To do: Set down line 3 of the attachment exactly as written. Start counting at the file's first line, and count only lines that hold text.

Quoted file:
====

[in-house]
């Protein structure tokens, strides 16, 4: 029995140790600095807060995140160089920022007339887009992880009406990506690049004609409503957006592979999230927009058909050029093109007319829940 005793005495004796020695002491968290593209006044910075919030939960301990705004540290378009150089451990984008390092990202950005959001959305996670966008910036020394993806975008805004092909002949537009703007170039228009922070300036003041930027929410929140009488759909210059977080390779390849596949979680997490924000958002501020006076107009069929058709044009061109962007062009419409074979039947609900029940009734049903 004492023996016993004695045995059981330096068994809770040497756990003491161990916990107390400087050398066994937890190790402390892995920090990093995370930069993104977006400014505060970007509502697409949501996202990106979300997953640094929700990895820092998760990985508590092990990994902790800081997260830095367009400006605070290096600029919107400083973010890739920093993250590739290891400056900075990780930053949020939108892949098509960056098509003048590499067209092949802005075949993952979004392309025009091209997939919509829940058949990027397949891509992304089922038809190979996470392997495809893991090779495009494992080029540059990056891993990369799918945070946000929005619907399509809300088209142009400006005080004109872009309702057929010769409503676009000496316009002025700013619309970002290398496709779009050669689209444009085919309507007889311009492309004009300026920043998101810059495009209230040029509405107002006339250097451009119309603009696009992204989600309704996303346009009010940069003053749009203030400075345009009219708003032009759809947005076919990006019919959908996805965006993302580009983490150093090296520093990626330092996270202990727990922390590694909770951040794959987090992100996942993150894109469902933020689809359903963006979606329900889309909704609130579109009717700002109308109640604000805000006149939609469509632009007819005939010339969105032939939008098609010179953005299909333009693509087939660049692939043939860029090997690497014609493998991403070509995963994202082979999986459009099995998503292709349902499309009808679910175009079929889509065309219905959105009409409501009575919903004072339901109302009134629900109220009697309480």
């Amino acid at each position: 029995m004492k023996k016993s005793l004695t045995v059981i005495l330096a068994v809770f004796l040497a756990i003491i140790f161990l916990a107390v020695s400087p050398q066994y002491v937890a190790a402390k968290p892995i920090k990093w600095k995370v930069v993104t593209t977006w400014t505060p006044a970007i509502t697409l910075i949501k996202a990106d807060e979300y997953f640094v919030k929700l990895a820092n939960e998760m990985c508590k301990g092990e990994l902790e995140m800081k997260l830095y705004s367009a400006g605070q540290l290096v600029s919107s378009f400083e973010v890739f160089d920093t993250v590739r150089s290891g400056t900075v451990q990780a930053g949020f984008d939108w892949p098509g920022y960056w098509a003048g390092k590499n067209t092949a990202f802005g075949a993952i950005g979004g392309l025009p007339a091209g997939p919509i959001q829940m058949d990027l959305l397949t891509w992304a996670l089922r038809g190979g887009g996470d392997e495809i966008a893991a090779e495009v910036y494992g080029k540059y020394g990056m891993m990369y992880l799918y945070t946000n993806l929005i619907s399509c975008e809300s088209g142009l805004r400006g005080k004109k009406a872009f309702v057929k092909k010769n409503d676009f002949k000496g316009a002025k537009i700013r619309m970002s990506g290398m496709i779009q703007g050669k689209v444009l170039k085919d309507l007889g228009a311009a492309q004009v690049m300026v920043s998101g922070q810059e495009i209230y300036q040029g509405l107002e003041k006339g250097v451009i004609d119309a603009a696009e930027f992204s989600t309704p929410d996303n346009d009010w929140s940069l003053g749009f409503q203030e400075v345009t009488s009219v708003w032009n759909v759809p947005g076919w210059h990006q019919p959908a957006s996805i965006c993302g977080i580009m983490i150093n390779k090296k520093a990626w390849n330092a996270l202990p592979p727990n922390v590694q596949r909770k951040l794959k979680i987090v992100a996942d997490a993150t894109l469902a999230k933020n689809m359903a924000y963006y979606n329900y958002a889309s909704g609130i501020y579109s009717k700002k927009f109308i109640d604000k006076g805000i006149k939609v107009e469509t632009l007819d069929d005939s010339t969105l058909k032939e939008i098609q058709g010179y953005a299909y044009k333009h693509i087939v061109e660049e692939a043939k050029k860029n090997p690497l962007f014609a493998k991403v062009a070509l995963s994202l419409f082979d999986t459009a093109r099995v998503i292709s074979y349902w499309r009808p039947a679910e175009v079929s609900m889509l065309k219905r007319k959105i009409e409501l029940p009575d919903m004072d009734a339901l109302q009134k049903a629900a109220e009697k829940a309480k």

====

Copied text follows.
């Amino acid at each position: 029995m004492k023996k016993s005793l004695t045995v059981i005495l330096a068994v809770f004796l040497a756990i003491i140790f161990l916990a107390v020695s400087p050398q066994y002491v937890a190790a402390k968290p892995i920090k990093w600095k995370v930069v993104t593209t977006w400014t505060p006044a970007i509502t697409l910075i949501k996202a990106d807060e979300y997953f640094v919030k929700l990895a820092n939960e998760m990985c508590k301990g092990e990994l902790e995140m800081k997260l830095y705004s367009a400006g605070q540290l290096v600029s919107s378009f400083e973010v890739f160089d920093t993250v590739r150089s290891g400056t900075v451990q990780a930053g949020f984008d939108w892949p098509g920022y960056w098509a003048g390092k590499n067209t092949a990202f802005g075949a993952i950005g979004g392309l025009p007339a091209g997939p919509i959001q829940m058949d990027l959305l397949t891509w992304a996670l089922r038809g190979g887009g996470d392997e495809i966008a893991a090779e495009v910036y494992g080029k540059y020394g990056m891993m990369y992880l799918y945070t946000n993806l929005i619907s399509c975008e809300s088209g142009l805004r400006g005080k004109k009406a872009f309702v057929k092909k010769n409503d676009f002949k000496g316009a002025k537009i700013r619309m970002s990506g290398m496709i779009q703007g050669k689209v444009l170039k085919d309507l007889g228009a311009a492309q004009v690049m300026v920043s998101g922070q810059e495009i209230y300036q040029g509405l107002e003041k006339g250097v451009i004609d119309a603009a696009e930027f992204s989600t309704p929410d996303n346009d009010w929140s940069l003053g749009f409503q203030e400075v345009t009488s009219v708003w032009n759909v759809p947005g076919w210059h990006q019919p959908a957006s996805i965006c993302g977080i580009m983490i150093n390779k090296k520093a990626w390849n330092a996270l202990p592979p727990n922390v590694q596949r909770k951040l794959k979680i987090v992100a996942d997490a993150t894109l469902a999230k933020n689809m359903a924000y963006y979606n329900y958002a889309s909704g609130i501020y579109s009717k700002k927009f109308i109640d604000k006076g805000i006149k939609v107009e469509t632009l007819d069929d005939s010339t969105l058909k032939e939008i098609q058709g010179y953005a299909y044009k333009h693509i087939v061109e660049e692939a043939k050029k860029n090997p690497l962007f014609a493998k991403v062009a070509l995963s994202l419409f082979d999986t459009a093109r099995v998503i292709s074979y349902w499309r009808p039947a679910e175009v079929s609900m889509l065309k219905r007319k959105i009409e409501l029940p009575d919903m004072d009734a339901l109302q009134k049903a629900a109220e009697k829940a309480k």